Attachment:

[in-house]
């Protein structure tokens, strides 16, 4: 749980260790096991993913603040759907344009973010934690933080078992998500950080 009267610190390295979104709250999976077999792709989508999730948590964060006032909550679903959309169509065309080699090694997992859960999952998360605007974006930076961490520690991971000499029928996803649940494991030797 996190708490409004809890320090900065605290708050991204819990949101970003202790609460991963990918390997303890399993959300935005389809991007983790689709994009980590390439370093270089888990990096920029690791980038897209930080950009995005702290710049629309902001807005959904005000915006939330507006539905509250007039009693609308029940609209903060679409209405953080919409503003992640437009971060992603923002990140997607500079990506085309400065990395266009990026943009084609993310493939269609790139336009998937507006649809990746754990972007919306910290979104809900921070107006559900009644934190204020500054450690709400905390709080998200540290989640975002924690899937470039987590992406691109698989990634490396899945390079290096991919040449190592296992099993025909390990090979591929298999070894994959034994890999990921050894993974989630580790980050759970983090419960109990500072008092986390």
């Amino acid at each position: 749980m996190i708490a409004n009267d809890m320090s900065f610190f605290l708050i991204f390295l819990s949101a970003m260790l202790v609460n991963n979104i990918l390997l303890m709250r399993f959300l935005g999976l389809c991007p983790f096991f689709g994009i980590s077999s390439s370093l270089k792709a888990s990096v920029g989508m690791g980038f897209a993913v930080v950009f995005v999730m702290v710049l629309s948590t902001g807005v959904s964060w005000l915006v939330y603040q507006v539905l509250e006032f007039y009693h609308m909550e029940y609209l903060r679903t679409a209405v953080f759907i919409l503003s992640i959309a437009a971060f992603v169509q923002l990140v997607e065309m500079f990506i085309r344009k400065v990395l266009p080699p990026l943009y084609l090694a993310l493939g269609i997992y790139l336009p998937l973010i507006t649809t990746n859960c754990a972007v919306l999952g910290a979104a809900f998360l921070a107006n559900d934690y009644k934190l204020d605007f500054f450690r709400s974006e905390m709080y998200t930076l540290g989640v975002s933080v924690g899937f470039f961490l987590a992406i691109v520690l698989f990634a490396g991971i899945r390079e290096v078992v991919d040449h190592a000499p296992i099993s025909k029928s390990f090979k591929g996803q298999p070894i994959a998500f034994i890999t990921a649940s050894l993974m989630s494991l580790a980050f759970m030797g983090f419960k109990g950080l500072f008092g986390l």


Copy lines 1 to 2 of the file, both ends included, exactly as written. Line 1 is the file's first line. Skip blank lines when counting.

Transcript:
[in-house]
């Protein structure tokens, strides 16, 4: 749980260790096991993913603040759907344009973010934690933080078992998500950080 009267610190390295979104709250999976077999792709989508999730948590964060006032909550679903959309169509065309080699090694997992859960999952998360605007974006930076961490520690991971000499029928996803649940494991030797 996190708490409004809890320090900065605290708050991204819990949101970003202790609460991963990918390997303890399993959300935005389809991007983790689709994009980590390439370093270089888990990096920029690791980038897209930080950009995005702290710049629309902001807005959904005000915006939330507006539905509250007039009693609308029940609209903060679409209405953080919409503003992640437009971060992603923002990140997607500079990506085309400065990395266009990026943009084609993310493939269609790139336009998937507006649809990746754990972007919306910290979104809900921070107006559900009644934190204020500054450690709400905390709080998200540290989640975002924690899937470039987590992406691109698989990634490396899945390079290096991919040449190592296992099993025909390990090979591929298999070894994959034994890999990921050894993974989630580790980050759970983090419960109990500072008092986390």